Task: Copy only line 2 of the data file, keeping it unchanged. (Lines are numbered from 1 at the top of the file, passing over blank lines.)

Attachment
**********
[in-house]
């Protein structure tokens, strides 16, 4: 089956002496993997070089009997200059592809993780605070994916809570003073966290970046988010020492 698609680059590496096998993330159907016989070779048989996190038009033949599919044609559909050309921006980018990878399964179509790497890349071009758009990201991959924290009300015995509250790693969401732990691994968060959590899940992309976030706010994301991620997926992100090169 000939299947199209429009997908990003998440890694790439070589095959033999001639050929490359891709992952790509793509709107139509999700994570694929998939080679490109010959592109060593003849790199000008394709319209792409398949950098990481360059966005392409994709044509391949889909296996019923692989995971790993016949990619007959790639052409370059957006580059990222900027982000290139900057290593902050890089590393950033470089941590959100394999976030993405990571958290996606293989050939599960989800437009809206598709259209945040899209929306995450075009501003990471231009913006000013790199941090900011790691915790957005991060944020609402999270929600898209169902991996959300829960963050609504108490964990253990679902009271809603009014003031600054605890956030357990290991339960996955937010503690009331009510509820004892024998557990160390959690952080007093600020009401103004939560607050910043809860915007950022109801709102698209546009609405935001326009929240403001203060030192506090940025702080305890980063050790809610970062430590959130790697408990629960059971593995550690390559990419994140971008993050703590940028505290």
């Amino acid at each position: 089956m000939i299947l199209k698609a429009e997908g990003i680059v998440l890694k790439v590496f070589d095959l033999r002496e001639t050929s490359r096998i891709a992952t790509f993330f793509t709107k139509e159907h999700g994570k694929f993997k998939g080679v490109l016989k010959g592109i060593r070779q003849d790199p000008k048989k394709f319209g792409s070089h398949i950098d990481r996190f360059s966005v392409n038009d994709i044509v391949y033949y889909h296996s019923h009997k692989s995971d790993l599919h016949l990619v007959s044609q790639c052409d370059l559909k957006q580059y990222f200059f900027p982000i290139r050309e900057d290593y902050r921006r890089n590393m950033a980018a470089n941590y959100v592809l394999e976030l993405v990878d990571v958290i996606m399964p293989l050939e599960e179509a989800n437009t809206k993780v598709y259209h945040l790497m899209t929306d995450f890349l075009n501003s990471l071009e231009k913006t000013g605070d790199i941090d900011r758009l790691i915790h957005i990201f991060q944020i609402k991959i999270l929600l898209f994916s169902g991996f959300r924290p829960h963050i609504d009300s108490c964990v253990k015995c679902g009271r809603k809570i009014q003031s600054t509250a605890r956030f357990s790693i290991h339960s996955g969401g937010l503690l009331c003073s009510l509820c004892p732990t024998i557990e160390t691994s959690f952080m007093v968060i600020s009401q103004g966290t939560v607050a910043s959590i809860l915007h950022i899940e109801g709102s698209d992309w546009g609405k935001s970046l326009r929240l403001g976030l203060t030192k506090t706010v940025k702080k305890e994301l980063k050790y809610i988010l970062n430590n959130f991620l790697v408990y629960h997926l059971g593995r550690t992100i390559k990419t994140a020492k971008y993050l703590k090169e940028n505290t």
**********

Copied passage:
């Protein structure tokens, strides 16, 4: 089956002496993997070089009997200059592809993780605070994916809570003073966290970046988010020492 698609680059590496096998993330159907016989070779048989996190038009033949599919044609559909050309921006980018990878399964179509790497890349071009758009990201991959924290009300015995509250790693969401732990691994968060959590899940992309976030706010994301991620997926992100090169 000939299947199209429009997908990003998440890694790439070589095959033999001639050929490359891709992952790509793509709107139509999700994570694929998939080679490109010959592109060593003849790199000008394709319209792409398949950098990481360059966005392409994709044509391949889909296996019923692989995971790993016949990619007959790639052409370059957006580059990222900027982000290139900057290593902050890089590393950033470089941590959100394999976030993405990571958290996606293989050939599960989800437009809206598709259209945040899209929306995450075009501003990471231009913006000013790199941090900011790691915790957005991060944020609402999270929600898209169902991996959300829960963050609504108490964990253990679902009271809603009014003031600054605890956030357990290991339960996955937010503690009331009510509820004892024998557990160390959690952080007093600020009401103004939560607050910043809860915007950022109801709102698209546009609405935001326009929240403001203060030192506090940025702080305890980063050790809610970062430590959130790697408990629960059971593995550690390559990419994140971008993050703590940028505290």